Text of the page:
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Ruling Bars Creditors

In a ruling issued last month by the U.S. Supreme Court, Individual Retirement Accounts, or IRAs, are protected from creditors in the case of bankruptcy. The April ruling now means that if an individual files for bankruptcy, creditors will not be able to access their IRA to pay off debts.

Graydon Coghlan, the chief executive officer of Coghlan Financial Group, Inc., a La Jolla-based financial and retirement planning company, said that for small businesses this ruling is good news. IRAs are a critical source of retirement savings for the self-employed, workers without company plans and those who have rolled over distributions from former employers.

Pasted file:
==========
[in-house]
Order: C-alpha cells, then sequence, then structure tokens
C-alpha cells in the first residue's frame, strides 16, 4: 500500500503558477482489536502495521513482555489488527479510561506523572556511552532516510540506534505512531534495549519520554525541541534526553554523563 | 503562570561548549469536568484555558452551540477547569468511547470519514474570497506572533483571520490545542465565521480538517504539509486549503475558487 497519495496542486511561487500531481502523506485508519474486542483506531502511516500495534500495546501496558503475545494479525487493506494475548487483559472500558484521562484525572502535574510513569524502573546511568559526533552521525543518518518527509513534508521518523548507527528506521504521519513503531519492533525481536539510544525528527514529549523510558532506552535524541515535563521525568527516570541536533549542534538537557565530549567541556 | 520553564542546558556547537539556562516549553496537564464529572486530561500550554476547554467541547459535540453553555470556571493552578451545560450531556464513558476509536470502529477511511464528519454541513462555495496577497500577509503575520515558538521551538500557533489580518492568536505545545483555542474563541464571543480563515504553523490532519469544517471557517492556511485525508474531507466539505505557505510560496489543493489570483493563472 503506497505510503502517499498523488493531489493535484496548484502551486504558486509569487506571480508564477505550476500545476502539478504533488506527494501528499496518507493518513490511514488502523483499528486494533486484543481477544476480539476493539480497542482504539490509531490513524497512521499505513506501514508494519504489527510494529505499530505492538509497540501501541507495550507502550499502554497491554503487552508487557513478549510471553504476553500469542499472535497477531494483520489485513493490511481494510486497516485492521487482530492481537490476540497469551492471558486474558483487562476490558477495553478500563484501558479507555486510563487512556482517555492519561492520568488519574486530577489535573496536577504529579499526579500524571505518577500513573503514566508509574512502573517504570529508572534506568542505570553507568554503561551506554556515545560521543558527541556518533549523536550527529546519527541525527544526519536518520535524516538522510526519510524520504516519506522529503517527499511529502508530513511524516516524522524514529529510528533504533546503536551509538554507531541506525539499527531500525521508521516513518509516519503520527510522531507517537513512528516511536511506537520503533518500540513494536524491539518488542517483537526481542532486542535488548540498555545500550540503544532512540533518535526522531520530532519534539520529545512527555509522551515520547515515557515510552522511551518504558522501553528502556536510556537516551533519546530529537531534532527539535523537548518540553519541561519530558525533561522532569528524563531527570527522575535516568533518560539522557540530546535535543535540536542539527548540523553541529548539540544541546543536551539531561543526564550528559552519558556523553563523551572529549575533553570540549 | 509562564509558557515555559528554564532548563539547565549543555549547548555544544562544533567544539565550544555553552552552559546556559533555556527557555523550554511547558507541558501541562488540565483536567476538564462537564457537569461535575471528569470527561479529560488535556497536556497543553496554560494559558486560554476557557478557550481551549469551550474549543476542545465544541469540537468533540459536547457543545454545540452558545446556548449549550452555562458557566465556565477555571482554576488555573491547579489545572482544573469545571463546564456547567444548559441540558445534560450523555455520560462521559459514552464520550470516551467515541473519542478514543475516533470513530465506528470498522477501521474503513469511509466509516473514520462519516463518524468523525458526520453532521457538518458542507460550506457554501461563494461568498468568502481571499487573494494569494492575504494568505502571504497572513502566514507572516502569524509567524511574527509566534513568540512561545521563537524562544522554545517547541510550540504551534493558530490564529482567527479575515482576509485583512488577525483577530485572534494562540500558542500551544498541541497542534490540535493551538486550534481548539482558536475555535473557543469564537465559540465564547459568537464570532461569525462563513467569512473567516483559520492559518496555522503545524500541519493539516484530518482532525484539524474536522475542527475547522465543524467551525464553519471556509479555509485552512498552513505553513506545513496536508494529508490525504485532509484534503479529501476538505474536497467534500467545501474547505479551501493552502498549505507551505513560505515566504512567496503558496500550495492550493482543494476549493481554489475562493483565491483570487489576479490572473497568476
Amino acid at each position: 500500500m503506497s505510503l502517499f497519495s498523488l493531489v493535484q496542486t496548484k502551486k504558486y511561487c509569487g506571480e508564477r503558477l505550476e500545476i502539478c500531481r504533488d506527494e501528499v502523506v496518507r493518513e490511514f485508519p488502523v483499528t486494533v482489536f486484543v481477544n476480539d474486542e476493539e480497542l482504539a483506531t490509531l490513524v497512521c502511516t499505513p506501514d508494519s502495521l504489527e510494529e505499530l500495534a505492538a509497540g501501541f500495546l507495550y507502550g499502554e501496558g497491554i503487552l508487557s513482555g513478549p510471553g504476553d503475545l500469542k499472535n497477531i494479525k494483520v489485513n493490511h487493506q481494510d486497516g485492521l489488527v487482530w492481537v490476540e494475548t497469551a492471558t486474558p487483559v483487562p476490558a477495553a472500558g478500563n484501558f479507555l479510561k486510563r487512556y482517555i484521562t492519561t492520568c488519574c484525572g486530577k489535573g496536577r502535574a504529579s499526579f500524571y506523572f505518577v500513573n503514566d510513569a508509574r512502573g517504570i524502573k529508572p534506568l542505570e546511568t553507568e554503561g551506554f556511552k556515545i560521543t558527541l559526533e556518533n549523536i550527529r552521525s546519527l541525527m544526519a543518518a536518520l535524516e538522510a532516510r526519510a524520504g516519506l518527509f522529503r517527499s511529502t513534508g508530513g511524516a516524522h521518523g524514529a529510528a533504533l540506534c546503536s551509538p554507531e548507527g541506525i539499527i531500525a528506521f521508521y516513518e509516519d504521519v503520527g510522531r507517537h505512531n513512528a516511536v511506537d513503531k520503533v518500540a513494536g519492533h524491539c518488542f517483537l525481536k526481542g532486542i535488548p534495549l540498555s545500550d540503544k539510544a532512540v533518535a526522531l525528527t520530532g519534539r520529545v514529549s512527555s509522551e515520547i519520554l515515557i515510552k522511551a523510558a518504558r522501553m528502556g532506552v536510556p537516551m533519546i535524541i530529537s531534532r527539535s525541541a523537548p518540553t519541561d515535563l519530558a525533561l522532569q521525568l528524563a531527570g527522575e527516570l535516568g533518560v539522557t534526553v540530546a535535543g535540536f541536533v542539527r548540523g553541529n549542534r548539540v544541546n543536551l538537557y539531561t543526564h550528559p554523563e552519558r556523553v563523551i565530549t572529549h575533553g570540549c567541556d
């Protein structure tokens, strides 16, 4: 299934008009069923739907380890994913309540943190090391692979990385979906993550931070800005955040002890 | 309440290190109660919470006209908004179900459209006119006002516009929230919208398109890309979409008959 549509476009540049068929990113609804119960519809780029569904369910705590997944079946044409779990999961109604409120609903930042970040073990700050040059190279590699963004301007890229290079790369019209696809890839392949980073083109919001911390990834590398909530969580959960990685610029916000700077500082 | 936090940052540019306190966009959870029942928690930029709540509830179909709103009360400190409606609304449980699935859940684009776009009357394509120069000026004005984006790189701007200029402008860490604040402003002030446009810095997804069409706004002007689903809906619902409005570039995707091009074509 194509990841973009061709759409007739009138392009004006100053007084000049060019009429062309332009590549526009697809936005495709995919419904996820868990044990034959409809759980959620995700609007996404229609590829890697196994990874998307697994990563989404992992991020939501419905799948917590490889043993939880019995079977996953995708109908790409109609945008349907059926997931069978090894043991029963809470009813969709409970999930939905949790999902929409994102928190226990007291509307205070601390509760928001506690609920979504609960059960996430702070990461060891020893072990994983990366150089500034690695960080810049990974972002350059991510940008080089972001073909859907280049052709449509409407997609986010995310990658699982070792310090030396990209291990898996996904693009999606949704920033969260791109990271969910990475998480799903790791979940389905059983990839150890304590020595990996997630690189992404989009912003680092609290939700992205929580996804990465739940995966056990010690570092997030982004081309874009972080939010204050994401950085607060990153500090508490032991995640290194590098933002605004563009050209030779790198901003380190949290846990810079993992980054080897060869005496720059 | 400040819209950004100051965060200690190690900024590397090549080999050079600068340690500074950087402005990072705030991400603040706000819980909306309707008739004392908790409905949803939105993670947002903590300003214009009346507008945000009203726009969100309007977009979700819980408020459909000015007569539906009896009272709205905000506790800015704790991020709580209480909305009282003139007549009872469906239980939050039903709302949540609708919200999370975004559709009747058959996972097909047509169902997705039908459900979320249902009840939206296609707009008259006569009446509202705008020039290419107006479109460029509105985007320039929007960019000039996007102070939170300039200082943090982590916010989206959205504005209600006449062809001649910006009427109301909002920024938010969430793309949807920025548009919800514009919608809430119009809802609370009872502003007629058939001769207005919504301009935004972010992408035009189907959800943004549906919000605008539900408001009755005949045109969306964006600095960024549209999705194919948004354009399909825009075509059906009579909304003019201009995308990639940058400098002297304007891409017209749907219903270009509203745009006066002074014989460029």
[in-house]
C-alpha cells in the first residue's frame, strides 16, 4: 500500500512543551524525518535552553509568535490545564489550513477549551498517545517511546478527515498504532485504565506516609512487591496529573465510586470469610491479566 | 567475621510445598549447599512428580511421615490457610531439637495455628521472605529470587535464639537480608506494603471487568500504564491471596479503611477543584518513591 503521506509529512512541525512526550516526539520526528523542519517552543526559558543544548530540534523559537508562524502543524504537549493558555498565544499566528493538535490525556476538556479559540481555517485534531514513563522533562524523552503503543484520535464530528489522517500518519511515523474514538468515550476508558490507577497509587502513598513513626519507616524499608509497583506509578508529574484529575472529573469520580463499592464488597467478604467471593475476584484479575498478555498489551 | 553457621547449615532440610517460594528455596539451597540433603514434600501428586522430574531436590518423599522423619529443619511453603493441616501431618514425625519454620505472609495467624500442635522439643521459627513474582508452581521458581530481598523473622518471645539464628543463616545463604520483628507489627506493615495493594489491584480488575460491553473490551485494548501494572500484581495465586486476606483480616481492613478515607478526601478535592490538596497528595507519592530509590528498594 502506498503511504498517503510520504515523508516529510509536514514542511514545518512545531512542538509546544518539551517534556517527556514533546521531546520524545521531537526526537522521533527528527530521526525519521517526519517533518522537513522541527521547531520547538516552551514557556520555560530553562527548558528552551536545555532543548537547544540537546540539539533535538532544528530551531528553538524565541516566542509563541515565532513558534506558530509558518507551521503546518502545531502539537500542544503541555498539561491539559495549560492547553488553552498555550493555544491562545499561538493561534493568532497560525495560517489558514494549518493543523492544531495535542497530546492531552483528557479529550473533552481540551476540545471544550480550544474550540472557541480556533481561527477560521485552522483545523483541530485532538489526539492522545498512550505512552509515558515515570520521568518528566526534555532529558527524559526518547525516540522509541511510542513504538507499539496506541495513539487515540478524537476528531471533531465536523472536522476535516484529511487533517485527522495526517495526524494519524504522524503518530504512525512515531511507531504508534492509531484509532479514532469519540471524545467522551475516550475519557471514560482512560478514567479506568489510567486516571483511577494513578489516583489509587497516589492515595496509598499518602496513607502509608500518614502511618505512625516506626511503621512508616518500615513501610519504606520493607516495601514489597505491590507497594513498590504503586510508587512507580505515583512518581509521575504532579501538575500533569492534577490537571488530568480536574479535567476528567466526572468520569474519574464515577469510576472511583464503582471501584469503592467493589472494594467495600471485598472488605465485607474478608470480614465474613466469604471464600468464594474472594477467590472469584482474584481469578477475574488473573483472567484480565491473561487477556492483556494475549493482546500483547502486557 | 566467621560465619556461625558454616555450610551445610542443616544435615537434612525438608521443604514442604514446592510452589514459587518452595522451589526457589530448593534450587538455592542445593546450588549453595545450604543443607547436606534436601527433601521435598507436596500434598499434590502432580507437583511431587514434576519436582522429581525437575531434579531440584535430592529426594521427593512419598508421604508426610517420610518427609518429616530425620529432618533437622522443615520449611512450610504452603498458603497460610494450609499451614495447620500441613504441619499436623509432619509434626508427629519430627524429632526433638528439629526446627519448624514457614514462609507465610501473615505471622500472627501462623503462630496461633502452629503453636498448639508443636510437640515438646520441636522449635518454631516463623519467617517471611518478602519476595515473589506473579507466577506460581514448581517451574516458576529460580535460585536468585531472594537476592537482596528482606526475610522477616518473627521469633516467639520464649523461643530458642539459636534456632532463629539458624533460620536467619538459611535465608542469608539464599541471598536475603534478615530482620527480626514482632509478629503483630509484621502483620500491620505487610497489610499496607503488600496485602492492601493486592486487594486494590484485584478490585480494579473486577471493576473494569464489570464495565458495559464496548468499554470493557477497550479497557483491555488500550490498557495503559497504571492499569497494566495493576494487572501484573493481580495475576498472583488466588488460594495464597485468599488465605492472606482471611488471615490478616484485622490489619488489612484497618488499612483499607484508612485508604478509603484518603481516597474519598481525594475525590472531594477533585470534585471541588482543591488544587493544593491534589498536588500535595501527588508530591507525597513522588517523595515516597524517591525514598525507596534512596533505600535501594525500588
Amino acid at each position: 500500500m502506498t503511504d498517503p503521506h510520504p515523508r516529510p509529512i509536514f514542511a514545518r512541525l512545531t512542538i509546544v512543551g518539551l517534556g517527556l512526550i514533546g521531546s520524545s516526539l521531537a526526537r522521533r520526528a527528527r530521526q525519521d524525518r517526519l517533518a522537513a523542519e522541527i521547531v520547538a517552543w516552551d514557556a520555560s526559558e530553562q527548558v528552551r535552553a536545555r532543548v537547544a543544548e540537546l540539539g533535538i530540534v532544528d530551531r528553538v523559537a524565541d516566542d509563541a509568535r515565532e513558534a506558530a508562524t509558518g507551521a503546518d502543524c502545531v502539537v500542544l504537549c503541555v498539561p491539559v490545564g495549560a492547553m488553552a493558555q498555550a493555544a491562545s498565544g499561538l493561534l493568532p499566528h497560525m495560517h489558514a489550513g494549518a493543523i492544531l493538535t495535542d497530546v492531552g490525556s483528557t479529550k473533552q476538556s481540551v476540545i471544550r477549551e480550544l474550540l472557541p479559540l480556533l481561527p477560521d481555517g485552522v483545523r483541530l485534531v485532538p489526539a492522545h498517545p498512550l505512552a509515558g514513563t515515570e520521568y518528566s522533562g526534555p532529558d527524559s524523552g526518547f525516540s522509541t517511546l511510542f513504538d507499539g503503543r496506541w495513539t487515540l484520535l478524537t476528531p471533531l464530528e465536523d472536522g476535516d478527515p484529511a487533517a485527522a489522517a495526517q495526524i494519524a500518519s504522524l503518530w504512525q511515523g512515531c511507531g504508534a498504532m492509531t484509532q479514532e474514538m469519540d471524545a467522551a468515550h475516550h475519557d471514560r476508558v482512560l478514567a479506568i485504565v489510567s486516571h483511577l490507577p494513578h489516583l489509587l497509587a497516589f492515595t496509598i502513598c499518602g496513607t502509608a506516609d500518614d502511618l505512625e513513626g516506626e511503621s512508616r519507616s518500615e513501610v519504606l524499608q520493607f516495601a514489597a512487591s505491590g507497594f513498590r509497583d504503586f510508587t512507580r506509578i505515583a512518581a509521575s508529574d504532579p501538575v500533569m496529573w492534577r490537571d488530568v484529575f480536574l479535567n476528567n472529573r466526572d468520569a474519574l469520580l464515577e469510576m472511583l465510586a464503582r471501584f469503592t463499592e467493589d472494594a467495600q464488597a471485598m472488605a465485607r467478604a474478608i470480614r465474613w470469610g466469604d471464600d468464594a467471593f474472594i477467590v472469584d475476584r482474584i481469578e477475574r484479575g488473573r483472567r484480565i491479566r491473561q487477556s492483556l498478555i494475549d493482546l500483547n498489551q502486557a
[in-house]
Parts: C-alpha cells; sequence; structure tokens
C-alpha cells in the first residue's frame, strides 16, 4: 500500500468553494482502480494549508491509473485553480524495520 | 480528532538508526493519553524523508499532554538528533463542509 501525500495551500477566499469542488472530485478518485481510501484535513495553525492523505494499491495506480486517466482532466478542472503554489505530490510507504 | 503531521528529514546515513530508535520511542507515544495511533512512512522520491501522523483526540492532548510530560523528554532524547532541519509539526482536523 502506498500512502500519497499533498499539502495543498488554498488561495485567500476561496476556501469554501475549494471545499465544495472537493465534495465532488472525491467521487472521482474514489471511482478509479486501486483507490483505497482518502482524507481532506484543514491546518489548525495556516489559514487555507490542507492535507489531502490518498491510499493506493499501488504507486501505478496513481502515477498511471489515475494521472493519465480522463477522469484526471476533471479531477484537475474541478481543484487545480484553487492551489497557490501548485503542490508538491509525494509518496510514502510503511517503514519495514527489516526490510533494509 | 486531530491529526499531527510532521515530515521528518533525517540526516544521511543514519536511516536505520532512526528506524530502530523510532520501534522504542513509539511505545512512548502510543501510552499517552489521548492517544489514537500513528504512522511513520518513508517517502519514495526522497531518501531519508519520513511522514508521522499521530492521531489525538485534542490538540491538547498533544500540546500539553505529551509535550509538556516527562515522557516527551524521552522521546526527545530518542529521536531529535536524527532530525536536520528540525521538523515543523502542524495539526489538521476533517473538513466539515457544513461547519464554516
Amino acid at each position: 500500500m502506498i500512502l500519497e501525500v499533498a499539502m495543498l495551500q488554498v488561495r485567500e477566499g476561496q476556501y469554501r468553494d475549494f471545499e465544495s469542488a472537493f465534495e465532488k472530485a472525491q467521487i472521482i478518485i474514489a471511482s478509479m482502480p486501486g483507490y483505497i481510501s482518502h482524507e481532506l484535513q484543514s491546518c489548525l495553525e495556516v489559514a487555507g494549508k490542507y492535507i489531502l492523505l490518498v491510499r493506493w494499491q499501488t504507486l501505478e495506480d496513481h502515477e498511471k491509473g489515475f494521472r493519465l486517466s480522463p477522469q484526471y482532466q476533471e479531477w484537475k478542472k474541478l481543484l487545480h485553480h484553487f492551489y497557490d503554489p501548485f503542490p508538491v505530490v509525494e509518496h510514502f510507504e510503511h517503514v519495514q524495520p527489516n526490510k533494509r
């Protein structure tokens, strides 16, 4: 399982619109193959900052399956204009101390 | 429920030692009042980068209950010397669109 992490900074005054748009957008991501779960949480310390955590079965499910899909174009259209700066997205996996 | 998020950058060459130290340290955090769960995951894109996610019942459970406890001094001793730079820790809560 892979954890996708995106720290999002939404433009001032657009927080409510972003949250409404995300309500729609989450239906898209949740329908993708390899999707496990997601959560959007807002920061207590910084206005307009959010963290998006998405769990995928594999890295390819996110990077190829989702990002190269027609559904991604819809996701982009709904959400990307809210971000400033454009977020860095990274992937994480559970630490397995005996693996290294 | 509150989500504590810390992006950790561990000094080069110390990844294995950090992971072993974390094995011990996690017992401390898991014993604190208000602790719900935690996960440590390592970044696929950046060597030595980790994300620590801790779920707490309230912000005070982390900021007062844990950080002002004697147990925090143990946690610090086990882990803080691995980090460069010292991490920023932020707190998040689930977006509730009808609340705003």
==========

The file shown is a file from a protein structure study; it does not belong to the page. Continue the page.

“This is such an important ruling,” he said. “It is extremely important for small and self-employed business owners because this is their primary source to save for retirement.”

And for small businesses that are often in high-risk financial positions, they can now put money into their IRA without worrying it will be taken if disaster strikes. Before the ruling, state law allowed California bankruptcy courts to decide how much of the IRA could be used to repay creditors.

The ruling, which was unanimously passed by the Supreme Court on April 4, overrides states and lower courts rulings and sets a uniform nationwide standard. The ruling, however, applies only to bankruptcy creditors.

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